Florida’s New Tort Reform Package: Placing Responsibility on Plaintiffs for Their Own Negligence
Tuesday, March 28, 2023

In the most recent round of tort reform, lawmakers in Florida have made significant changes to tort laws in an effort to even the playing field for all litigants. One substantive change is the manner in which triers of fact will determine fault and apportion damages in negligence actions. As of March 24, 2023, Florida will transition from a “pure comparative negligence jurisdiction” to a “modified” system in all tort cases, except personal injury or wrongful death actions arising out of medical negligence under Chapter 766, Florida Statutes. Lawmakers anticipate that these changes will limit the financial liability of private and government entities, deter undesirable behavior and shift losses to responsible parties.

Pure Comparative Negligence to Modified Comparative Negligence

HB 837 marks the first major change in this area of tort law in 50 years. In 1973, in Hoffman v. Jones, 280 So. 2d 431 (Fla. 1973), the Florida Supreme Court adopted the pure comparative negligence approach. Hoffman was codified in 1986 when the Legislature passed the Tort Reform and Insurance Act. HB 837 will once again change the landscape of negligence actions in Florida by placing more responsibility on injured plaintiffs when their own negligence is the cause of their injuries. Plaintiffs’ negligence will now affect not only the amount of compensation but also their right to any compensation at all.

In a pure comparative negligence jurisdiction, damages are apportioned based on each party’s percentage of fault, with the plaintiffs’ total damages being reduced in accordance with their percentage of fault. Under this rule, plaintiffs may recover damages for the 1 percent for which they are not at fault, even if they are 99 percent at fault. Florida joins the 34 states that follow some variation of the modified comparative negligence approach, under which plaintiffs will recover nothing if they are to blame for a certain percentage of the fault. Florida will now follow the 50 percent bar rule.

Florida’s new law, which amends section 768.81, Florida Statutes, provides that “[in] a negligence action … any party found to be greater than 50 percent at fault for their own harm may not recover any damages.” Pursuant to section 768.81, as amended, a plaintiff whose percentage of fault is determined to be under 50 percent may still recover damages based on their degree of fault, as before. The change to the law applies if the plaintiff’s fault is found to be greater than 50 percent, in which case the plaintiff will be barred from recovering any damages. Plaintiffs in Florida must now demonstrate that they are not more than 50 percent negligent.

Comparative Negligence Extended to Criminal Actors in Negligent Security Actions

HB 837 also extends the application of the comparative negligence doctrine in negligent security actions brought by a person who is lawfully on a property when injured by a third party’s criminal act. Florida law currently does not apply the comparative negligence approach in actions based on intentional tort. This means that owners of property where criminal acts occurred become financially responsible for all of the damages caused by the third-party criminal actor. HB 837 will allow the trier of fact to apportion fault among all persons who contributed to the plaintiff’s injury in a negligent security action, including a criminal actor.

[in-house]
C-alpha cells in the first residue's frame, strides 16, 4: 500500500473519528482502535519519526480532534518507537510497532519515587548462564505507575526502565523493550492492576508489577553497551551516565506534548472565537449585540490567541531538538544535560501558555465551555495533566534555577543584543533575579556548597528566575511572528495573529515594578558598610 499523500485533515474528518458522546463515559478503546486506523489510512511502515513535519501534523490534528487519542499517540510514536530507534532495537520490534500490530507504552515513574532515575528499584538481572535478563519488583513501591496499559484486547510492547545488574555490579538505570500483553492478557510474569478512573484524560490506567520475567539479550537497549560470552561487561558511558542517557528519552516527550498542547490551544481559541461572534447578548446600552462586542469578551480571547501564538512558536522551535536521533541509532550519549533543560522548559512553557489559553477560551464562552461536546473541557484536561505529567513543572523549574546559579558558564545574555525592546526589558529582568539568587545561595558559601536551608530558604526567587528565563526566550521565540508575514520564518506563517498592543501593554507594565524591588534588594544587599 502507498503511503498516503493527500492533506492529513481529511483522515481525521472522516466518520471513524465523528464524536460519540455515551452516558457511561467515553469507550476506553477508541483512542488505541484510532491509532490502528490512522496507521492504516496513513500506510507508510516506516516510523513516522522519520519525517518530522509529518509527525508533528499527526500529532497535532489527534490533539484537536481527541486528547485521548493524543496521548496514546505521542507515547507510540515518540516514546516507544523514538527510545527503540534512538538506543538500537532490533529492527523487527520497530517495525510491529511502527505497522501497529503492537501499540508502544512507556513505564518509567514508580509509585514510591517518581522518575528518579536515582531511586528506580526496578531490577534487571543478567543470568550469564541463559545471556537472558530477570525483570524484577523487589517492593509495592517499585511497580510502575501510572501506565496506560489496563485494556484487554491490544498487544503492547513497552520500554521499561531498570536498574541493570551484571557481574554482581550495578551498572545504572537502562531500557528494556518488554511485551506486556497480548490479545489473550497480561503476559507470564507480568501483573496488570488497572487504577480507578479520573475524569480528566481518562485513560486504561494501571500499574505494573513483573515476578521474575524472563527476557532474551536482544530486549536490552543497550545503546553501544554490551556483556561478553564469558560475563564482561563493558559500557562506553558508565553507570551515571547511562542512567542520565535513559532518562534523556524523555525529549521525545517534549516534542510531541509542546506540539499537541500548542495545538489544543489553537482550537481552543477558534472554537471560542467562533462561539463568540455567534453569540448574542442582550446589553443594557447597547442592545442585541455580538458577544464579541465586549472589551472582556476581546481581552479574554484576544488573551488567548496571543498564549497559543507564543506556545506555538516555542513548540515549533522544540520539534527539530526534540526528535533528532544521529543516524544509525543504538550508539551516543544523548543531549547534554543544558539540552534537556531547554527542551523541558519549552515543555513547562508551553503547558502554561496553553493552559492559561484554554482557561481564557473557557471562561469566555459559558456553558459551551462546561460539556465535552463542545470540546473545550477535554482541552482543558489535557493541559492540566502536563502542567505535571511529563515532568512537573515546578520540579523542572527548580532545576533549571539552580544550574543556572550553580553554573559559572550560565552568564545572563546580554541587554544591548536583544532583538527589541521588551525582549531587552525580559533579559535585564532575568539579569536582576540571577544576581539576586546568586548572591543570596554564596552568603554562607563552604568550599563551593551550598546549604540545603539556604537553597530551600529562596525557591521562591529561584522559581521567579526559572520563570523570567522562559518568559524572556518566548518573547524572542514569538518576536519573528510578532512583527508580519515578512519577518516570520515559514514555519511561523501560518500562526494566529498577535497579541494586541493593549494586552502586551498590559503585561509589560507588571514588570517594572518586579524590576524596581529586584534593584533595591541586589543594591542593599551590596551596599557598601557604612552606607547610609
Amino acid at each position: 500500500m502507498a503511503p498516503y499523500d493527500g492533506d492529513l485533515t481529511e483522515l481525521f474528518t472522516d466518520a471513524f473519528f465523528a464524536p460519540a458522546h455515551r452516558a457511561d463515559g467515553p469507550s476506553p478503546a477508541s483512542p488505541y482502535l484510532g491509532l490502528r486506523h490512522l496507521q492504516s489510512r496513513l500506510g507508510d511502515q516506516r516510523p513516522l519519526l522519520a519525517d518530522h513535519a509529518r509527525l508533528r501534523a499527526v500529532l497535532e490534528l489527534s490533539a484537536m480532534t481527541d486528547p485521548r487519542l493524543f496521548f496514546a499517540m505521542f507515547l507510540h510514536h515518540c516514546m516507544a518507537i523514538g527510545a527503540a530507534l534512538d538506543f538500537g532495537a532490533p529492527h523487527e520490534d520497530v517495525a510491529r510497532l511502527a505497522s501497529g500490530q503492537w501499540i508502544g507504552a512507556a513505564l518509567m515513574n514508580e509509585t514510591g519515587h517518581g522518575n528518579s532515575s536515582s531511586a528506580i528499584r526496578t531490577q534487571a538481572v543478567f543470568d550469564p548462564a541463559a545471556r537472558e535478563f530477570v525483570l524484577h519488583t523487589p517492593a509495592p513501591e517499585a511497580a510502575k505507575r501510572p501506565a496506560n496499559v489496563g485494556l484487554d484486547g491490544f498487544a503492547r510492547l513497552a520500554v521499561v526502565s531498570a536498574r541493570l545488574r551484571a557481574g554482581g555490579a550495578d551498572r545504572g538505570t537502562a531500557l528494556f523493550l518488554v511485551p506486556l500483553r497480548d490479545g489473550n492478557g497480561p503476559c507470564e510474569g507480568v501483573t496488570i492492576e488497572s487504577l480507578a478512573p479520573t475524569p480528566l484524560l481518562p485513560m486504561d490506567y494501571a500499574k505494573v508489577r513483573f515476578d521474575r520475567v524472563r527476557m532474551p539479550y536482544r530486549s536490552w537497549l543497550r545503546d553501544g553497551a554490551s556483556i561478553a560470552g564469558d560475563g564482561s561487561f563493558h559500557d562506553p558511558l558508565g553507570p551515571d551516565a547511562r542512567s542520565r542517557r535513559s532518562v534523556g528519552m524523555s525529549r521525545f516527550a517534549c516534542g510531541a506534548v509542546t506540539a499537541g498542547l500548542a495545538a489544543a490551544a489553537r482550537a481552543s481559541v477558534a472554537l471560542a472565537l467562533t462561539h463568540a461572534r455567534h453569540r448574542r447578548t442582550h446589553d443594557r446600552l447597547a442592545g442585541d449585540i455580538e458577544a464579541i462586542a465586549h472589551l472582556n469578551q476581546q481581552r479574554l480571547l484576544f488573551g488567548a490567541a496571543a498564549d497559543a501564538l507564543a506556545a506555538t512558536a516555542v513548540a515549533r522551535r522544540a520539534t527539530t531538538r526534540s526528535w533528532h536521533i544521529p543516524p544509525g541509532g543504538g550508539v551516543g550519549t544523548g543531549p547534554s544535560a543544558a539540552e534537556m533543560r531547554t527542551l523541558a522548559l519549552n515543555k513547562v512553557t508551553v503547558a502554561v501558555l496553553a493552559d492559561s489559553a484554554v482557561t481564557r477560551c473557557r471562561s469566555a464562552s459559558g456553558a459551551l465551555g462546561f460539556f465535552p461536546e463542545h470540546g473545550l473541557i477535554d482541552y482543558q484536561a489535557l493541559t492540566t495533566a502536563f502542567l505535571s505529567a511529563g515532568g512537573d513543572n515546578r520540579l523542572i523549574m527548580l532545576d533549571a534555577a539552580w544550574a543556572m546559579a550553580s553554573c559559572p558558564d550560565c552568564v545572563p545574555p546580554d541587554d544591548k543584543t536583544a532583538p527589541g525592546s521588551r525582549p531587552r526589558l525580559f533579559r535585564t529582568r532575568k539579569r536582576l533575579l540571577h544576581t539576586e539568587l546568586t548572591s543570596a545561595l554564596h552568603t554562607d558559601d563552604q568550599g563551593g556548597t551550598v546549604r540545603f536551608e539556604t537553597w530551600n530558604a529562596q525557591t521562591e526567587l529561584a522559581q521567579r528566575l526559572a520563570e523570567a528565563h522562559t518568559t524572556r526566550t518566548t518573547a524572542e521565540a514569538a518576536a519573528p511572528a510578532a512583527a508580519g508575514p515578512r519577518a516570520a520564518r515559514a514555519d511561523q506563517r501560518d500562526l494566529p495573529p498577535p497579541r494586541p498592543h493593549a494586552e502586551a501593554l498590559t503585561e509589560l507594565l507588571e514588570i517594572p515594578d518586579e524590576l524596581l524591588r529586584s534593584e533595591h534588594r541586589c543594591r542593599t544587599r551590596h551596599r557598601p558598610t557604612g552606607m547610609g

Newly created section 768.0701, Florida Statutes, provides that, “in an action for damages against the owner, lessor, operator, or manager of commercial or real property brought by a person lawfully on the property who was injured by the criminal act of a third party, the trier of fact must consider the fault of all persons who contributed to the injury.” As amended, this statute provides a more equitable framework within which to assess liability for the criminal acts of third parties and alleviates the financial burden previously imposed on landowners for injuries resulting from intentional torts.

Practical Effects of New Comparative Negligence Standard

As with any legislation that imposes substantive changes to tort laws, there will be legal challenges to the constitutionality and fairness of the law. Modified comparative negligence is followed in a majority of states, however, and is not entirely new in Florida. Florida’s alcohol and drug defense statute, section 768.36, currently incorporates a modified comparative negligence analysis. This statute precludes recovery in any civil action in which a trier of fact finds that an injured plaintiff was under the influence of alcohol or drugs at the time the plaintiff was injured and was more than 50 percent at fault for their own harm. See §768.36(2)(a), (b), Fla. Stat. (2022). Claims that section 768.36 violates the guarantee of access to courts, the Equal Protection Clause, and due process all have been rejected. Florida’s new law likely will withstand the same scrutiny.

A modified comparative negligence approach leaves the determination of fault and apportionment of damages in the hands of the trier of fact, while precluding injured plaintiffs from shifting the responsibility for those injuries to tortfeasors who are less culpable than the plaintiffs themselves. Placing limits on the extent to which injured plaintiffs may be compensated, or barring recovery altogether, is vitally important to ensuring equity for all parties to the litigation. On a broader scale, the modified comparative negligence approach alleviates the financial burden previously placed on defendant tortfeasors, and consequently their insurers, and furthers the goal of reducing litigation and insurance costs system-wide.


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